Sunday, 5 February 2012

How Value Investor identifies Earnings, Sales and Future Growth

The real goal of the value investor is to identify companies with solid financial base that are growing at a faster rate (in terms of sales and earnings) than both their competitors and the economy in general.

All things being equal, share price is likely to increase in value at about the same rate that sales grow.

For dominant companies in major industries, an investor will want a sales growth rate of 5 to 7 percent.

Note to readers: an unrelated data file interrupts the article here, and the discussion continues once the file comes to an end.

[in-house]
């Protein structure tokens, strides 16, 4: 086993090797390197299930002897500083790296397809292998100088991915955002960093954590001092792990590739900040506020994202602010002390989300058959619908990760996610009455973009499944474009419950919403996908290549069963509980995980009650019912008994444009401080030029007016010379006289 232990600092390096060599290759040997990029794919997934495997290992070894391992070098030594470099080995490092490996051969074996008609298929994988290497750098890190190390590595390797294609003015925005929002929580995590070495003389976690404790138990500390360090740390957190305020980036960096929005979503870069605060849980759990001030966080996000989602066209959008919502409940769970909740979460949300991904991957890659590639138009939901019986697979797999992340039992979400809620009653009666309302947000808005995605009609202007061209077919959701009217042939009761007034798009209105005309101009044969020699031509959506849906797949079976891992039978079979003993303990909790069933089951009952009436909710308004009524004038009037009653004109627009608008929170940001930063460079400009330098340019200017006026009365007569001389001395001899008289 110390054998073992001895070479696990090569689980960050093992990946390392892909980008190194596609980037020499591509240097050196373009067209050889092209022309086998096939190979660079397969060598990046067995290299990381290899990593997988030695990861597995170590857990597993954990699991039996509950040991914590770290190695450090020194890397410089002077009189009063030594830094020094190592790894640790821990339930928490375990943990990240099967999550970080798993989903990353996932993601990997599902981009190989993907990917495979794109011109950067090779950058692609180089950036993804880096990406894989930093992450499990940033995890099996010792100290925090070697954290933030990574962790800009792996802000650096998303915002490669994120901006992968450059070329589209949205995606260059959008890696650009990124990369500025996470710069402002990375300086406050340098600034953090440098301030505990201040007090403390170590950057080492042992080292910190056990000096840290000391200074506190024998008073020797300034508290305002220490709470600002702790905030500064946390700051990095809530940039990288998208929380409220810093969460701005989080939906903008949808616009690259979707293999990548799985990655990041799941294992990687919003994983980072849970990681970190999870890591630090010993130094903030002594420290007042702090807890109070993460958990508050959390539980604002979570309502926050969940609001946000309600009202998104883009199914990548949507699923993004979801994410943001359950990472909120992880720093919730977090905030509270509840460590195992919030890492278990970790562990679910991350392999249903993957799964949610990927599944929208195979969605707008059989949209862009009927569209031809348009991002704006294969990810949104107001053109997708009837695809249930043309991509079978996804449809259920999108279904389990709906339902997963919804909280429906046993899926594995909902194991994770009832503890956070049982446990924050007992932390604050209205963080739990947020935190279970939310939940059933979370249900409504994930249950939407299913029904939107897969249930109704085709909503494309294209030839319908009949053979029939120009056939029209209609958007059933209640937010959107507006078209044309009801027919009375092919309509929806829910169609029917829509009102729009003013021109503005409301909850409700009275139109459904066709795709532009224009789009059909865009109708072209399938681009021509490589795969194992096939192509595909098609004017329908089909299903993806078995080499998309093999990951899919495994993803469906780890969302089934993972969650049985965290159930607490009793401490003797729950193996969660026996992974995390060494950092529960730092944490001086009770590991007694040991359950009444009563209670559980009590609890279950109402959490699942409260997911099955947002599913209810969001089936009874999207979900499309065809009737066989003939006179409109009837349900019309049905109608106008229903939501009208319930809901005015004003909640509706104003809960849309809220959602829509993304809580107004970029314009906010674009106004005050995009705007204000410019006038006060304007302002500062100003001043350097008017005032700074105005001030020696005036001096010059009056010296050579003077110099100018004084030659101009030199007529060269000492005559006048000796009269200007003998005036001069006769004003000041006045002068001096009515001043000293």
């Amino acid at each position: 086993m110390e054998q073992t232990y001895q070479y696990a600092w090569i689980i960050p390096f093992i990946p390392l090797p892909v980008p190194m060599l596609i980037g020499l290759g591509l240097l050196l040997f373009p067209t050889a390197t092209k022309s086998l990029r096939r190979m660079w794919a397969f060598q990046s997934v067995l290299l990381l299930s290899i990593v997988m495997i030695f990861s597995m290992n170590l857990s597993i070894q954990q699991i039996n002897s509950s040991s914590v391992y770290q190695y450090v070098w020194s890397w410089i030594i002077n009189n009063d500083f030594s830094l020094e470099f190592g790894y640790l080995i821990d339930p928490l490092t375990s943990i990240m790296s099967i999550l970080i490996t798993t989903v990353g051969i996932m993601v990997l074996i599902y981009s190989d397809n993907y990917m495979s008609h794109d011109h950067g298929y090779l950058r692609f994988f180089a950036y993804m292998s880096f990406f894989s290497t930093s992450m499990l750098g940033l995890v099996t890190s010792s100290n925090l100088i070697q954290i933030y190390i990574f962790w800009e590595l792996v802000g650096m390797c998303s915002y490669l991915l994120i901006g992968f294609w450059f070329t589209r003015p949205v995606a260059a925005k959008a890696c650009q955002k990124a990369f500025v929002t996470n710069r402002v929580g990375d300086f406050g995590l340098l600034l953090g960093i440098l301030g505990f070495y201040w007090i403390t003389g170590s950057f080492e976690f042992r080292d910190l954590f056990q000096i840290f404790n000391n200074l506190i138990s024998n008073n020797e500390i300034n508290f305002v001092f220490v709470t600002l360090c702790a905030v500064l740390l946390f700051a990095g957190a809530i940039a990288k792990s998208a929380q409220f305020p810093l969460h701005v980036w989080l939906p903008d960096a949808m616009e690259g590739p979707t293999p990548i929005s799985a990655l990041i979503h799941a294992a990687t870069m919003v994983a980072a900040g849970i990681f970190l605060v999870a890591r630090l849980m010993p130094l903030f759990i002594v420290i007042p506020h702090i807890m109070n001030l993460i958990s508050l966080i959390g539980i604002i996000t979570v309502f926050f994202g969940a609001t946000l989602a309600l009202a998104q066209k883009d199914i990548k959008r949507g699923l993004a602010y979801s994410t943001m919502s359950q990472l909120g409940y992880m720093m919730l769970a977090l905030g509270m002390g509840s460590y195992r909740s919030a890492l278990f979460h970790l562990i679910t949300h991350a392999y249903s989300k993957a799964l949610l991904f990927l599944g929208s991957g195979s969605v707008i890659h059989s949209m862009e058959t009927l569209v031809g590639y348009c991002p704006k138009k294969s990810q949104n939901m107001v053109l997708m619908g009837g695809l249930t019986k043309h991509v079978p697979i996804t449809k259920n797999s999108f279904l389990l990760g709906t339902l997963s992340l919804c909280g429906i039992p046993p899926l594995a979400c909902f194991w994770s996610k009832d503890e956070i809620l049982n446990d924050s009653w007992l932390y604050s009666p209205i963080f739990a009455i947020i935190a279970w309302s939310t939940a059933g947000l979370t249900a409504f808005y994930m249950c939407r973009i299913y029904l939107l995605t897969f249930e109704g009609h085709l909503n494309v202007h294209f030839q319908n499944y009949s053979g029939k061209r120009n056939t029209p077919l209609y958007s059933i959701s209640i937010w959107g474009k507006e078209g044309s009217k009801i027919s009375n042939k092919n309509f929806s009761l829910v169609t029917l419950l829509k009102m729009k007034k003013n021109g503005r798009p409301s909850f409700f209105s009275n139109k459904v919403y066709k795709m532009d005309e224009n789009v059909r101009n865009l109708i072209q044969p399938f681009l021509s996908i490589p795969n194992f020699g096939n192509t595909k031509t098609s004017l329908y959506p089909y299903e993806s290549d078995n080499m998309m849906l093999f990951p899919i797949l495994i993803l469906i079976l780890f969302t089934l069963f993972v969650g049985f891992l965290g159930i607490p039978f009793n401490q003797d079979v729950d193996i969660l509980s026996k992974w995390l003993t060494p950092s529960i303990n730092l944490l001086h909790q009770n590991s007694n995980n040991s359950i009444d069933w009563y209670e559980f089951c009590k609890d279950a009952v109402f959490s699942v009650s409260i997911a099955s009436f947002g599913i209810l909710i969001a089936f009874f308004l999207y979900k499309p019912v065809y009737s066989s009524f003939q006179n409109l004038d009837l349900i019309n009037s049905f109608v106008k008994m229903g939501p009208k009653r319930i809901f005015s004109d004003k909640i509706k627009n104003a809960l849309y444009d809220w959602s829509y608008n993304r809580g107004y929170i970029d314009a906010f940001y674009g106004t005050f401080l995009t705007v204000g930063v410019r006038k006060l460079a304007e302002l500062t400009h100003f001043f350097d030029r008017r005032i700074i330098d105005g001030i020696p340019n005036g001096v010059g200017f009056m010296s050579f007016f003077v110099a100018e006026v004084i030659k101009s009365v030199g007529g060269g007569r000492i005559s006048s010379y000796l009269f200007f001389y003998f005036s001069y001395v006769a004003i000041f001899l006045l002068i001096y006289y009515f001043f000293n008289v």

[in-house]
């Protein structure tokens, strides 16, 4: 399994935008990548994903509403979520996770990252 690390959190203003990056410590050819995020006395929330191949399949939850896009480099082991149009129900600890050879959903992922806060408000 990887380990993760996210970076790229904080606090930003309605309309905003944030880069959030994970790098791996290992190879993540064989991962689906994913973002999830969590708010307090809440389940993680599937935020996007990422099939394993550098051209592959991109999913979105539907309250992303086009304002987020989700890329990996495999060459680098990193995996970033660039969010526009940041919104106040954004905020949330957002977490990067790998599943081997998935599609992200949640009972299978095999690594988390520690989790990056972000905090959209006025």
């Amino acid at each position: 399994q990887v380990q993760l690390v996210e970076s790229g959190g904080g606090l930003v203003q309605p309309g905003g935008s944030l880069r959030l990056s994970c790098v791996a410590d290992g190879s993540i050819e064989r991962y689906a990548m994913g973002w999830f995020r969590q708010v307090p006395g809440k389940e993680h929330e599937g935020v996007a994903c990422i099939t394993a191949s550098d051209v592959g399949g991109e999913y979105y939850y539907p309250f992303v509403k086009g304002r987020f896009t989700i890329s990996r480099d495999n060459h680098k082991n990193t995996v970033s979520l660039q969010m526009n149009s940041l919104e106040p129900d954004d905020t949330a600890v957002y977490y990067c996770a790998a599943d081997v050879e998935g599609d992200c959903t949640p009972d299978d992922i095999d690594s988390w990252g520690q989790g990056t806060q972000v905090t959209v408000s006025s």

Within a portfolio, look for an overall sales growth rate of at least 10% annually.

Earnings need not rise every year. Almost all industries operate in cycles, and any company can suffer a temporary setback.

But investors should be wary

  • when a company's earnings and sales are erratic without explanation or 
  • when sales and earnings are slowly sinking and the company is not taking corrective action.

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